Class Of 1964 USAF Academy

Historic endeavors of Edwin Harvey

SallyEd.jpg All my life has had to do with military service in some fashion. In 1942 my father was attending Iowa State University studying Civil Engineering. He was in the second year of a “semester in the classroom and a semester in the field” course of study, building a bridge in Kearney, Nebraska, when he realized that he would probably be drafted when he return to Ames in January. He left my mother in Kearney, rode the bus to Fort Omaha and enlisted in the Army Air Corps. A neighbor took my mother to the hospital and I was born an Air Force brat. By virtue of his college time, dad was selected for Aviation Cadets where he did so well that he earned a slot in bombardier school. Although fully qualified for pilot training, he was told that he was so good with numbers that he would be a great navigator and bombardier, after all almost anyone could be taught to land an airplane. He flew 30 missions in a B-24, the last half as lead bombardier.

In the late ‘50s our family ended up returning to Nebraska where dad was assigned to Strategic Command Headquarters at Offutt AFB. I had visited every state except Washington and Alaska, and lived in eight of them and Guam. Our high school was a two story brick building on the northwest corner of a two block main street in Bellevue. As a new sophomore, I thought playing on the basketball team would accelerate my acceptance into the teenage community. At the end of the second week of tryout practice I made my first dribble lay-up, drawing a standing ovation from the girls in my typing class who were watching practice. I avoided the cut by electing a different approach. I asked Head Coach James if he could use another Student Manager, and I spent the remainder of high school dealing with the peripheral details of football, basketball, wrestling and track. I worked for Art Petersen’s father on their farm, was in the Civil Air Patrol and the Boy Scouts, where, after earning Eagle Scout, I got to spend two fabulous weeks at Philmont Scout Ranch in New Mexico. I went to class with Jack and Mike Ryan (’65), and lost an election for Student Body President to Brett Dula.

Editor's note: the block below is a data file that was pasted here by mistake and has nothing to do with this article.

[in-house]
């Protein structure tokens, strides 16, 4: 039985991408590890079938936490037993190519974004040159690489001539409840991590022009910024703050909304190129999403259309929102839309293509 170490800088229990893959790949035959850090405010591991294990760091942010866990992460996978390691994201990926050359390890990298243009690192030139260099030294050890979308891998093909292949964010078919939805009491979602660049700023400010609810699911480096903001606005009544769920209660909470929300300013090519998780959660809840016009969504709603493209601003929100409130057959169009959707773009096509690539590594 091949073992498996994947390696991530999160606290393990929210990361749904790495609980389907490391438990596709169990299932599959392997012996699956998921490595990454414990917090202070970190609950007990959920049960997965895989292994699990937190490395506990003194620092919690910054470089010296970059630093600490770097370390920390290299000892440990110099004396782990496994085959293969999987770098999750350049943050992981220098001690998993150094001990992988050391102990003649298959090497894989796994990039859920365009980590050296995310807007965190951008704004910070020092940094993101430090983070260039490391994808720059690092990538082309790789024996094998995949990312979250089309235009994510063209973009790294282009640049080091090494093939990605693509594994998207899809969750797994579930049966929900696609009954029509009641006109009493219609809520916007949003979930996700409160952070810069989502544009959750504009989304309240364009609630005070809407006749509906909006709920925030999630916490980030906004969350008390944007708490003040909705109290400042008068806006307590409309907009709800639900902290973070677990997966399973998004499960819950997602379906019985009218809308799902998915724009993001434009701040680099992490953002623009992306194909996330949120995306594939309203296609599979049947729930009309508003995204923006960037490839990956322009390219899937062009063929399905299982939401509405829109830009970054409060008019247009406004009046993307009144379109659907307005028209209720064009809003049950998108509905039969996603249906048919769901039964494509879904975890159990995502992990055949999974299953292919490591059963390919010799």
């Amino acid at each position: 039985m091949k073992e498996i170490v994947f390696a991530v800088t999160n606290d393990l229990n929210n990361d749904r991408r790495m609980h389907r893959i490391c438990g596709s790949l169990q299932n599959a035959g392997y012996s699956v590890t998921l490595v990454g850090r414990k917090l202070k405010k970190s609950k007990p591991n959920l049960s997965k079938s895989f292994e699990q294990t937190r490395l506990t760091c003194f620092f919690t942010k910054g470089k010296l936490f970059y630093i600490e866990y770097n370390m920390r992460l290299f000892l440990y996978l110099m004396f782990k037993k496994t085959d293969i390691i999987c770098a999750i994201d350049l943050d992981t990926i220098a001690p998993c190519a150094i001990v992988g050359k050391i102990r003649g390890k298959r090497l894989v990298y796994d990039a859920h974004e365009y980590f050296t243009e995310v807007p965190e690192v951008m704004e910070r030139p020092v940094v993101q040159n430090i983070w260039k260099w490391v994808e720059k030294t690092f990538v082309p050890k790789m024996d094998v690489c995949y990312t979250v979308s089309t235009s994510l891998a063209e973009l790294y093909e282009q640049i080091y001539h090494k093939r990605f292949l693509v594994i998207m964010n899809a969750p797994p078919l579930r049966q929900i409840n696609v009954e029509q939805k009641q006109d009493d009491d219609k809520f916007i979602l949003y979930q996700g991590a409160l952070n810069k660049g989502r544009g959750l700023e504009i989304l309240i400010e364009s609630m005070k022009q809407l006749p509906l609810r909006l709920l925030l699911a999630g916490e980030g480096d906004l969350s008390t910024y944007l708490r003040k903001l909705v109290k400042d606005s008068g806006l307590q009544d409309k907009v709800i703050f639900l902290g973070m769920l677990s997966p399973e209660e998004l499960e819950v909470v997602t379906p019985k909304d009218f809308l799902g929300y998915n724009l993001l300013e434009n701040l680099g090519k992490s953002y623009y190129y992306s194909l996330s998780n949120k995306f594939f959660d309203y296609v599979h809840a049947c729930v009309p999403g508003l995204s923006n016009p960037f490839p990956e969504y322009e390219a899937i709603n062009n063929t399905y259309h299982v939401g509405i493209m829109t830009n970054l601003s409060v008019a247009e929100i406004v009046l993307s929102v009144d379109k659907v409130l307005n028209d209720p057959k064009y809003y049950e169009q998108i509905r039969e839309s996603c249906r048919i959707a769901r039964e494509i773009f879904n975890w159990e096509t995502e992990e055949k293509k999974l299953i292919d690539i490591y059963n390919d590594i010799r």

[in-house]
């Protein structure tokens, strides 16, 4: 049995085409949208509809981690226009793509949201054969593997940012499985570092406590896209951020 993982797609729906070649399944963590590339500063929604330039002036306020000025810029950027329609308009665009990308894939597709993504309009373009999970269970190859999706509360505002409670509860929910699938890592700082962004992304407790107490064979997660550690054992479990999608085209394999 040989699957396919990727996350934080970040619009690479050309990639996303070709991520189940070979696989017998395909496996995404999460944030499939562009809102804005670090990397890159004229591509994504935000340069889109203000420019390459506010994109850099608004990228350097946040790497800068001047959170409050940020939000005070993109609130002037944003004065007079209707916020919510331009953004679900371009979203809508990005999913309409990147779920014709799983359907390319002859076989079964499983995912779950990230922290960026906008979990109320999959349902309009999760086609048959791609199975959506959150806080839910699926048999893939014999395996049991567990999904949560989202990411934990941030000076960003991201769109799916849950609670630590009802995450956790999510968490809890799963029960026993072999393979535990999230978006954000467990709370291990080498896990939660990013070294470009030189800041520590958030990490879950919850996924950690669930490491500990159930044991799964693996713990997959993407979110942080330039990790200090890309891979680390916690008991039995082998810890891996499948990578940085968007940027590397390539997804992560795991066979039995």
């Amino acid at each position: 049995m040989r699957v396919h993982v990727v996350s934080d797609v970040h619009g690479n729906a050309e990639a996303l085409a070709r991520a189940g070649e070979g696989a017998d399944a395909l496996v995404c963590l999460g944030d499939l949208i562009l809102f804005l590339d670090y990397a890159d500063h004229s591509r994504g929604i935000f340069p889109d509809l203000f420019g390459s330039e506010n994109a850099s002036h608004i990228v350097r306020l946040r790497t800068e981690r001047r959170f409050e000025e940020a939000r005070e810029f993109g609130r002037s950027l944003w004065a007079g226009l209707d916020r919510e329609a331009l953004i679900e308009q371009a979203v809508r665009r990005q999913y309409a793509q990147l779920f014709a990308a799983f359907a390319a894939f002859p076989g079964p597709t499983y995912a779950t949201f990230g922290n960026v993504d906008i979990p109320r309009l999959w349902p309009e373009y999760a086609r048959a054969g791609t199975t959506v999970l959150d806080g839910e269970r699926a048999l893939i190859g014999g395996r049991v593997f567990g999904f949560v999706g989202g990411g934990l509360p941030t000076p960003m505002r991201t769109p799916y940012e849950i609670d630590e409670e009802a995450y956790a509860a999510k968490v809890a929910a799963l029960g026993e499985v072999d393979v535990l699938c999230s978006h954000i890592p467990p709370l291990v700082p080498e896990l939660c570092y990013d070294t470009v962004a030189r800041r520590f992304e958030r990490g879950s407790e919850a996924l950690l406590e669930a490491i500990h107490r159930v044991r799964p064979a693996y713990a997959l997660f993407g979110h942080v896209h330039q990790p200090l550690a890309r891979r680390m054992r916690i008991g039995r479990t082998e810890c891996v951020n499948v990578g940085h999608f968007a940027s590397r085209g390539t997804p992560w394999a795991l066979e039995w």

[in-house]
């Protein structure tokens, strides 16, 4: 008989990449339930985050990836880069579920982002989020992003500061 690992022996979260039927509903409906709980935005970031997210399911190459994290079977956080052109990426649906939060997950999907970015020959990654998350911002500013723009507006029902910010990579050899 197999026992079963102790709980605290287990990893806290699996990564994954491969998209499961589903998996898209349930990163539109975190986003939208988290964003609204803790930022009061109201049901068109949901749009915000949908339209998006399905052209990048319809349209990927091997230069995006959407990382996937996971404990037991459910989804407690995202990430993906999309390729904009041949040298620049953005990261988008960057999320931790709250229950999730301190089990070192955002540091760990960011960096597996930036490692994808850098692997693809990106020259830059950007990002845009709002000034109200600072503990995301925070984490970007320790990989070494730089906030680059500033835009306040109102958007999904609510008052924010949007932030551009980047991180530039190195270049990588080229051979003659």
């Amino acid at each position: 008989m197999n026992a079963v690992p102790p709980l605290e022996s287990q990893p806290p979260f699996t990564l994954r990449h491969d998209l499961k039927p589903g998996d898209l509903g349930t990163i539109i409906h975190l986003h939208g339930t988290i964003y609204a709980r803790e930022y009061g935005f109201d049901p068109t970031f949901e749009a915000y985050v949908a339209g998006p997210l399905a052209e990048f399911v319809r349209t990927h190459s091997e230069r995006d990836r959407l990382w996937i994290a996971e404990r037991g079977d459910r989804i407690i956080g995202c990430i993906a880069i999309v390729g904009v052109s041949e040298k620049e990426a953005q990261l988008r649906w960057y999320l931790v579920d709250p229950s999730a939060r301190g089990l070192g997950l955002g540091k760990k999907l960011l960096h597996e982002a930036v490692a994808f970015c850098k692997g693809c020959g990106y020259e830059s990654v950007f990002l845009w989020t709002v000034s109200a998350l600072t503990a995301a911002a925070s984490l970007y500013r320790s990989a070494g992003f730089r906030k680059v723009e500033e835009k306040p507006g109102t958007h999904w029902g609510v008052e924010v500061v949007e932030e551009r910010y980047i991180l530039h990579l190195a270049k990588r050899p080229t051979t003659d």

I successfully completed the application process for admission to the Air Force Academy, but ended up on the Presidential Alternate list. I followed my father, and enrolled in Iowa State University. I completed the placement exams, met my roommate and was waiting to go to Ames, when I received a telephone call from Representative Cunningham’s office. She said that the congressman’s candidate had withdrawn and asked if I still wanted to attend the Air Force Academy. The next week my mother and father dropped me off at the base of the ramp.